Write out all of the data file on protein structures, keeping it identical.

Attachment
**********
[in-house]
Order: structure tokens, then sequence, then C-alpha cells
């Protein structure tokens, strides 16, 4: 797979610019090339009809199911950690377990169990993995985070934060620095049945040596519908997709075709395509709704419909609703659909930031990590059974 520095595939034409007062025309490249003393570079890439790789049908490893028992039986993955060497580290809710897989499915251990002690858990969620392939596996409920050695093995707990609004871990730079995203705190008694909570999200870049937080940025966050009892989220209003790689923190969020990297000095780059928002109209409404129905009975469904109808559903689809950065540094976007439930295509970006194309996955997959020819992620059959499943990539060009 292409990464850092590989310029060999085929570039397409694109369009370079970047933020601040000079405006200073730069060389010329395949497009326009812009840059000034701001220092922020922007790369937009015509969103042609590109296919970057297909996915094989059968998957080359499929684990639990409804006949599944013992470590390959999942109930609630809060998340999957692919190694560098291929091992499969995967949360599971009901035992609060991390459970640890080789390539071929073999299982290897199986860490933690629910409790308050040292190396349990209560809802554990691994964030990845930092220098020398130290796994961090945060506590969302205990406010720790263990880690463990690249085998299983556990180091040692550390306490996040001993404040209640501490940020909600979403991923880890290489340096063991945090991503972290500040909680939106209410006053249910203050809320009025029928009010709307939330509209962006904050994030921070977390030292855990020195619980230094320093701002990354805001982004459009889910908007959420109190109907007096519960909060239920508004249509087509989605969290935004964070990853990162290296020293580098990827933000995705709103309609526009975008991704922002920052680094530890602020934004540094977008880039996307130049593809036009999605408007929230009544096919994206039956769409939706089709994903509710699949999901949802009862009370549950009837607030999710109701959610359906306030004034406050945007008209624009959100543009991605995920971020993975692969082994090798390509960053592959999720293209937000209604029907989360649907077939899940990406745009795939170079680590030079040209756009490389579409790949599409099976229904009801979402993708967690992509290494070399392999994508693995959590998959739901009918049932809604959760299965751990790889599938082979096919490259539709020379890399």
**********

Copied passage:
[in-house]
Order: structure tokens, then sequence, then C-alpha cells
């Protein structure tokens, strides 16, 4: 797979610019090339009809199911950690377990169990993995985070934060620095049945040596519908997709075709395509709704419909609703659909930031990590059974 520095595939034409007062025309490249003393570079890439790789049908490893028992039986993955060497580290809710897989499915251990002690858990969620392939596996409920050695093995707990609004871990730079995203705190008694909570999200870049937080940025966050009892989220209003790689923190969020990297000095780059928002109209409404129905009975469904109808559903689809950065540094976007439930295509970006194309996955997959020819992620059959499943990539060009 292409990464850092590989310029060999085929570039397409694109369009370079970047933020601040000079405006200073730069060389010329395949497009326009812009840059000034701001220092922020922007790369937009015509969103042609590109296919970057297909996915094989059968998957080359499929684990639990409804006949599944013992470590390959999942109930609630809060998340999957692919190694560098291929091992499969995967949360599971009901035992609060991390459970640890080789390539071929073999299982290897199986860490933690629910409790308050040292190396349990209560809802554990691994964030990845930092220098020398130290796994961090945060506590969302205990406010720790263990880690463990690249085998299983556990180091040692550390306490996040001993404040209640501490940020909600979403991923880890290489340096063991945090991503972290500040909680939106209410006053249910203050809320009025029928009010709307939330509209962006904050994030921070977390030292855990020195619980230094320093701002990354805001982004459009889910908007959420109190109907007096519960909060239920508004249509087509989605969290935004964070990853990162290296020293580098990827933000995705709103309609526009975008991704922002920052680094530890602020934004540094977008880039996307130049593809036009999605408007929230009544096919994206039956769409939706089709994903509710699949999901949802009862009370549950009837607030999710109701959610359906306030004034406050945007008209624009959100543009991605995920971020993975692969082994090798390509960053592959999720293209937000209604029907989360649907077939899940990406745009795939170079680590030079040209756009490389579409790949599409099976229904009801979402993708967690992509290494070399392999994508693995959590998959739901009918049932809604959760299965751990790889599938082979096919490259539709020379890399």